By Vita Forest
Two ways of looking
The problem with being involved with any high profile activity is that there are dramas. As Max said to me, “Whenever you are involved with a drama there is drama.”
Yes, this is even true in the smaller microcosm of a school. All parties are emotionally invested and this sometimes leads to conflict. Even with eleven year olds.
So, my colleague and friend Minna and I, have started rehearsals for one of the senior dance groups. The one that the kids had to audition for. The one that may be part of a big public performance on an iconic stage. The one with the prestige.
It’s a sought after gig, but attracts children and parents (and teachers!) with strong ideas.
After coming up with a concept that fits the designated theme, building a story line, starting on some choreography, costume ideas and characters, we have had two rehearsals for our dance-theatre piece. We were feeling very positive, we thought it was going well. While a boy with a relatively small part became a scene-stealer, with his risk-taking, enthusiasm and playfulness, a more seasoned performer (she was in it last year) withdrew into herself, and simply went through the motions. We didn’t think much of it, until yesterday, when the girl’s mother rang the principal of the school to complain…
Apparently there have been tears – there has not been enough dancing – she doesn’t like it! (This is Week 2 people…) Luckily our principal supported us, we are lucky that way. Of course, this has sapped our energy and made us throw up our hands in outrage. (How dare she be so entitled? How dare her mother let her be such a diva? Doesn’t she know about teamwork, patience, resilience?) This comes after last year drama when a mother tried to redesign my costumes to meet her ten year old son’s fashion needs… (I said thanks, but no thanks. He ended up leaving the group and we went on without him).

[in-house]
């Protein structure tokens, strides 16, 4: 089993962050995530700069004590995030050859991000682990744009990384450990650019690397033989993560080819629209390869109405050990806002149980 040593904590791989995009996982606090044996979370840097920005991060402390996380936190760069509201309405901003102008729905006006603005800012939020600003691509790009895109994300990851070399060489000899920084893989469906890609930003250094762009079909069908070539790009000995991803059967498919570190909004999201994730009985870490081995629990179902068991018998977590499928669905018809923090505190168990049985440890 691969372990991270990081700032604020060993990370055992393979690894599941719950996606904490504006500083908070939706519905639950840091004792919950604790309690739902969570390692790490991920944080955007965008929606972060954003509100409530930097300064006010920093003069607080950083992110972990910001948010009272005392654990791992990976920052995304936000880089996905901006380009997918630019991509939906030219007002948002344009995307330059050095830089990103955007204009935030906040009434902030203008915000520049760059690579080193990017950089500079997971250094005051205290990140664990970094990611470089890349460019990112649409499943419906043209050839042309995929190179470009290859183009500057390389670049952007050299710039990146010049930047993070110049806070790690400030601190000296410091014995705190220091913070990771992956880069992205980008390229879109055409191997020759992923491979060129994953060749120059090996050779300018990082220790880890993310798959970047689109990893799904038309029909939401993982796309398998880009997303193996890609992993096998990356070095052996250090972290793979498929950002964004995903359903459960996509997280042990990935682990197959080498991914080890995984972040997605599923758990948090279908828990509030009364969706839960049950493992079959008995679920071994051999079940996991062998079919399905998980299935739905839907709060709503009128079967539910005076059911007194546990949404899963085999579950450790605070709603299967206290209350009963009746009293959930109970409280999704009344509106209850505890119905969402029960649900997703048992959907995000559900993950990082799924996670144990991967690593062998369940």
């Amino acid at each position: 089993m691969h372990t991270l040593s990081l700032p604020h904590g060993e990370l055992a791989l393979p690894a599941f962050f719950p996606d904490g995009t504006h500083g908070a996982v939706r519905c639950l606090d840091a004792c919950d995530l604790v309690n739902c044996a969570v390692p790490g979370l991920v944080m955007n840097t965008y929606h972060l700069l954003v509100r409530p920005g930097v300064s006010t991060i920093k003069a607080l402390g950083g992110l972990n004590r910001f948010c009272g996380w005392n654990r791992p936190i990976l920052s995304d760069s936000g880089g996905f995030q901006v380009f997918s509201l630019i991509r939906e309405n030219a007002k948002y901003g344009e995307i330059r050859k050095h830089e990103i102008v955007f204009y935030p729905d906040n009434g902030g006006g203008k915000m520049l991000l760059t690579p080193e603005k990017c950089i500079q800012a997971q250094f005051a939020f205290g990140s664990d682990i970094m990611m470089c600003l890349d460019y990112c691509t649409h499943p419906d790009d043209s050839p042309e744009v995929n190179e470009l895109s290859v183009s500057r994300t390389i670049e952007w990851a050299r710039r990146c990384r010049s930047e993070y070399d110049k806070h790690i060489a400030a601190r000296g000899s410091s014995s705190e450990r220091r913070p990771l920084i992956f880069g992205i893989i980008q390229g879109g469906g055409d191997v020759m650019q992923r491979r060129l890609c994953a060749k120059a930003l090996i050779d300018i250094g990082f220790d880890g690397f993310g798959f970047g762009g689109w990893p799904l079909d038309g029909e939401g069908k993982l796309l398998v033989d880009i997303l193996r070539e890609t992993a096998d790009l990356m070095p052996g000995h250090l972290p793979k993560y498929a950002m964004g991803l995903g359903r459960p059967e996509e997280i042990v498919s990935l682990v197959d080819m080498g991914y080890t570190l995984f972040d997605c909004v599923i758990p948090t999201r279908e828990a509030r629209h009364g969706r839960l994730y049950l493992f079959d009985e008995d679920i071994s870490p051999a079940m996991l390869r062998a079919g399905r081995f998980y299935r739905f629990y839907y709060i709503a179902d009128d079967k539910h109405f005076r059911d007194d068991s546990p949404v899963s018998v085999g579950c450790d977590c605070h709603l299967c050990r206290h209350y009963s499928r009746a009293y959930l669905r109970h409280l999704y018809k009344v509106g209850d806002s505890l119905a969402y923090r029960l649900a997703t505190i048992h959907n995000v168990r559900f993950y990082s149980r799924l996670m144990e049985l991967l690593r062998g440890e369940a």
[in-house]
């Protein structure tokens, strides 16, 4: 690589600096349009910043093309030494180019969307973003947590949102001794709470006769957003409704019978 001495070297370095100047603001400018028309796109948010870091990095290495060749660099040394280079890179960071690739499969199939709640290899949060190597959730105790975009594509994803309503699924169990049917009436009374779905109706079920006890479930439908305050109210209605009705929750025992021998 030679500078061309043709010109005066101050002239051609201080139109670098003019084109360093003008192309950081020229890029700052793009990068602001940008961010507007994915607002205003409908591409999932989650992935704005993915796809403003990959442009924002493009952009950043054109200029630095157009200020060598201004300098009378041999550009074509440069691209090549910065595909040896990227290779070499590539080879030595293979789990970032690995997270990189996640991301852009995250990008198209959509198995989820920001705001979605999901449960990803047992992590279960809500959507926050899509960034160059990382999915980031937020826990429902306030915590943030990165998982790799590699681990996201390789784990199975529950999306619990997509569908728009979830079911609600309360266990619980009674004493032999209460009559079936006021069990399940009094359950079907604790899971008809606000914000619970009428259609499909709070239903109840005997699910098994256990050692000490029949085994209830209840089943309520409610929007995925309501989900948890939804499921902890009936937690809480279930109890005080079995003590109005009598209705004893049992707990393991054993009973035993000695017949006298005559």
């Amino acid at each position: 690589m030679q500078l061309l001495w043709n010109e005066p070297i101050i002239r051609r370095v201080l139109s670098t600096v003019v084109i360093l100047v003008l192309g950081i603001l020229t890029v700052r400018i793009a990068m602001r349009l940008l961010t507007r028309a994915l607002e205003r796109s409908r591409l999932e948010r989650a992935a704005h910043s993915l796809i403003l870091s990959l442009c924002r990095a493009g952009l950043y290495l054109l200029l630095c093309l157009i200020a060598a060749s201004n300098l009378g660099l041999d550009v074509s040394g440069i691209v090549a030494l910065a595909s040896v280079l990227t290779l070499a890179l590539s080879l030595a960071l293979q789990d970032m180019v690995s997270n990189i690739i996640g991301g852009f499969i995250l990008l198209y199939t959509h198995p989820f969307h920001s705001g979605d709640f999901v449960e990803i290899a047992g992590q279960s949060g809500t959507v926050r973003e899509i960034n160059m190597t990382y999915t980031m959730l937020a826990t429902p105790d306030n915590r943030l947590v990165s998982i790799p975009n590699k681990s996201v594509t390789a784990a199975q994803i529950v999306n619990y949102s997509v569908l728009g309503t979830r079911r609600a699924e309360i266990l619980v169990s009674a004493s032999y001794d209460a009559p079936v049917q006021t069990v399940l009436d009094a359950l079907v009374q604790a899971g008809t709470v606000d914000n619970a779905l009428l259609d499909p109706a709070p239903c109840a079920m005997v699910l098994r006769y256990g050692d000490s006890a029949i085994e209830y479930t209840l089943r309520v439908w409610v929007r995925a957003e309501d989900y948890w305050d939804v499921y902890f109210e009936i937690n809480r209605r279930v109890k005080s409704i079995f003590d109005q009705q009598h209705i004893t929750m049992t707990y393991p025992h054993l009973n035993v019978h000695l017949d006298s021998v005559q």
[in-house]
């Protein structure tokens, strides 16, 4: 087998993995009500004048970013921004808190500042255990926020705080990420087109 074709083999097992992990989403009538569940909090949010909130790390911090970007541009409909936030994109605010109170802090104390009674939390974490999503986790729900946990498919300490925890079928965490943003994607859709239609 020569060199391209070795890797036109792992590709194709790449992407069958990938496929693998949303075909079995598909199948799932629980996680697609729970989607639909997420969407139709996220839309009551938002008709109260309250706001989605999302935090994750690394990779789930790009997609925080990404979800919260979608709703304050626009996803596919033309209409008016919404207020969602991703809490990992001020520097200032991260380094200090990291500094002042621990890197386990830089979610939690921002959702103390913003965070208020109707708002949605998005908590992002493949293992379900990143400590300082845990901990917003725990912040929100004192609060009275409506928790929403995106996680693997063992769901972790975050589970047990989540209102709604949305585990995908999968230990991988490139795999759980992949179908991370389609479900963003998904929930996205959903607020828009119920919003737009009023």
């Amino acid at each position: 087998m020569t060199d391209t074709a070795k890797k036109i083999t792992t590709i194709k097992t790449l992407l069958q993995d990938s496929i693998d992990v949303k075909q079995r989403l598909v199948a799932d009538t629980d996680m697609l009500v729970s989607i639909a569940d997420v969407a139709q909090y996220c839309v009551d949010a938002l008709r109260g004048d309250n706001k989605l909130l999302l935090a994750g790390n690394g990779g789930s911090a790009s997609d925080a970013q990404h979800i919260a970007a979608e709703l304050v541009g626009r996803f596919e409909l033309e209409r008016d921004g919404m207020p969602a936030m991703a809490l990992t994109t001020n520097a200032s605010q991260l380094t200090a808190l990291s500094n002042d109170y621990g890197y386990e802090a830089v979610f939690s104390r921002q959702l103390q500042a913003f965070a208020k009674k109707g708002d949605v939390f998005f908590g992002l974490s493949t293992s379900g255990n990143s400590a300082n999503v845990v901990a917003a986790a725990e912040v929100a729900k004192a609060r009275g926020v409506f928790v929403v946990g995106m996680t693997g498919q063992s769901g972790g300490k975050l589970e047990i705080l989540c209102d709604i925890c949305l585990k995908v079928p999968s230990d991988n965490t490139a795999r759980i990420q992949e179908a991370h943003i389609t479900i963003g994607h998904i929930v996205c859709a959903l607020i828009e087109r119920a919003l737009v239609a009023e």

But after having an internal hissy fit, and a few choice words with Minna, I took a deep breath and thought of some other things… our satisfaction and excitement about our story, our characters, our music choice. And remembered the enthusiasm and delight of most of the dancers in the group. I remembered the many unsolicited “Thank yous” from a lot of the kids, how a bunch of them helped us by getting out equipment unprompted. I thought of the smiles on their faces, the energy that they have put into these very early rehearsals when it can be so easy to be inhibited and stand-offish.
And I choose to think of that scene-stealing boy, who after Monday’s rehearsal, told his class teacher that it was the funnest thing he had ever done.
That’s what I’m thinking about.
Why is it so easy for the negative to obliterate the positive?